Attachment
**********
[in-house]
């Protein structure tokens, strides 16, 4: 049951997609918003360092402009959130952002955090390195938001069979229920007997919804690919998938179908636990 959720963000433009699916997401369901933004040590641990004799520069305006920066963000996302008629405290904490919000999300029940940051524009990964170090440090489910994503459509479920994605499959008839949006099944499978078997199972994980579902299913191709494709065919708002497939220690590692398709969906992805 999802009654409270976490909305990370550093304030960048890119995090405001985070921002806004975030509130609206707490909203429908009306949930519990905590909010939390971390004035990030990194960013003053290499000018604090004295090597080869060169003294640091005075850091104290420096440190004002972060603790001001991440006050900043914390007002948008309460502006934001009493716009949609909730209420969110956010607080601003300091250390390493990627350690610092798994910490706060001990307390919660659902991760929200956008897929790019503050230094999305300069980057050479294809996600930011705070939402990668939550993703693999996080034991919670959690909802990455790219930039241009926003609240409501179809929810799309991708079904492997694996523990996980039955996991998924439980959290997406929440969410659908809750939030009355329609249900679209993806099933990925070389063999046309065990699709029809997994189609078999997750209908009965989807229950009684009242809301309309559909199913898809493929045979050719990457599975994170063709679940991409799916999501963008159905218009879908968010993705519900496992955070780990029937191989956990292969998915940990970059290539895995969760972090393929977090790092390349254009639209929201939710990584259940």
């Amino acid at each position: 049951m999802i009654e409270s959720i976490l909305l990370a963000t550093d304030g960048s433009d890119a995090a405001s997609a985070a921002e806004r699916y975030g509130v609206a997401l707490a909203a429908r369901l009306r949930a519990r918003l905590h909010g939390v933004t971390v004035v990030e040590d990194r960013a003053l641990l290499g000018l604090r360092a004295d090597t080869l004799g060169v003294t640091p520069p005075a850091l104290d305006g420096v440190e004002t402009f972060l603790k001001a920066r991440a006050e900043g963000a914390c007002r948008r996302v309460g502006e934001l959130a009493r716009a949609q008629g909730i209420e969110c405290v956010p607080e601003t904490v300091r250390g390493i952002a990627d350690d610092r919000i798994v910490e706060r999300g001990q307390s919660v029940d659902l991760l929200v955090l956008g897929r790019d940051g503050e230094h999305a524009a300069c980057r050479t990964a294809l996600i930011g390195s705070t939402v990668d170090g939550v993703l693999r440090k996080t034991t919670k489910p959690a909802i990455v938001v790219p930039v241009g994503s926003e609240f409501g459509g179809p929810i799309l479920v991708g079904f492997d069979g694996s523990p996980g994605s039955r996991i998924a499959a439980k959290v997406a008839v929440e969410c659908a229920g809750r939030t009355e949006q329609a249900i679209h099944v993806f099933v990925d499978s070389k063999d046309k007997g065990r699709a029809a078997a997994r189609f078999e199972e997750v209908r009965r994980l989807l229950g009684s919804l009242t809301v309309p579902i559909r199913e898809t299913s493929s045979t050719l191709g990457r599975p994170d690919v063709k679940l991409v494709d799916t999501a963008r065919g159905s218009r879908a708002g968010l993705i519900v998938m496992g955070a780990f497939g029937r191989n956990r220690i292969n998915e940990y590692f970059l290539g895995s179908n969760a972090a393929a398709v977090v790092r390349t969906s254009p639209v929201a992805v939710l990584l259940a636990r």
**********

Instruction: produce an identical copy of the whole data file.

[in-house]
């Protein structure tokens, strides 16, 4: 049951997609918003360092402009959130952002955090390195938001069979229920007997919804690919998938179908636990 959720963000433009699916997401369901933004040590641990004799520069305006920066963000996302008629405290904490919000999300029940940051524009990964170090440090489910994503459509479920994605499959008839949006099944499978078997199972994980579902299913191709494709065919708002497939220690590692398709969906992805 999802009654409270976490909305990370550093304030960048890119995090405001985070921002806004975030509130609206707490909203429908009306949930519990905590909010939390971390004035990030990194960013003053290499000018604090004295090597080869060169003294640091005075850091104290420096440190004002972060603790001001991440006050900043914390007002948008309460502006934001009493716009949609909730209420969110956010607080601003300091250390390493990627350690610092798994910490706060001990307390919660659902991760929200956008897929790019503050230094999305300069980057050479294809996600930011705070939402990668939550993703693999996080034991919670959690909802990455790219930039241009926003609240409501179809929810799309991708079904492997694996523990996980039955996991998924439980959290997406929440969410659908809750939030009355329609249900679209993806099933990925070389063999046309065990699709029809997994189609078999997750209908009965989807229950009684009242809301309309559909199913898809493929045979050719990457599975994170063709679940991409799916999501963008159905218009879908968010993705519900496992955070780990029937191989956990292969998915940990970059290539895995969760972090393929977090790092390349254009639209929201939710990584259940």
């Amino acid at each position: 049951m999802i009654e409270s959720i976490l909305l990370a963000t550093d304030g960048s433009d890119a995090a405001s997609a985070a921002e806004r699916y975030g509130v609206a997401l707490a909203a429908r369901l009306r949930a519990r918003l905590h909010g939390v933004t971390v004035v990030e040590d990194r960013a003053l641990l290499g000018l604090r360092a004295d090597t080869l004799g060169v003294t640091p520069p005075a850091l104290d305006g420096v440190e004002t402009f972060l603790k001001a920066r991440a006050e900043g963000a914390c007002r948008r996302v309460g502006e934001l959130a009493r716009a949609q008629g909730i209420e969110c405290v956010p607080e601003t904490v300091r250390g390493i952002a990627d350690d610092r919000i798994v910490e706060r999300g001990q307390s919660v029940d659902l991760l929200v955090l956008g897929r790019d940051g503050e230094h999305a524009a300069c980057r050479t990964a294809l996600i930011g390195s705070t939402v990668d170090g939550v993703l693999r440090k996080t034991t919670k489910p959690a909802i990455v938001v790219p930039v241009g994503s926003e609240f409501g459509g179809p929810i799309l479920v991708g079904f492997d069979g694996s523990p996980g994605s039955r996991i998924a499959a439980k959290v997406a008839v929440e969410c659908a229920g809750r939030t009355e949006q329609a249900i679209h099944v993806f099933v990925d499978s070389k063999d046309k007997g065990r699709a029809a078997a997994r189609f078999e199972e997750v209908r009965r994980l989807l229950g009684s919804l009242t809301v309309p579902i559909r199913e898809t299913s493929s045979t050719l191709g990457r599975p994170d690919v063709k679940l991409v494709d799916t999501a963008r065919g159905s218009r879908a708002g968010l993705i519900v998938m496992g955070a780990f497939g029937r191989n956990r220690i292969n998915e940990y590692f970059l290539g895995s179908n969760a972090a393929a398709v977090v790092r390349t969906s254009p639209v929201a992805v939710l990584l259940a636990r």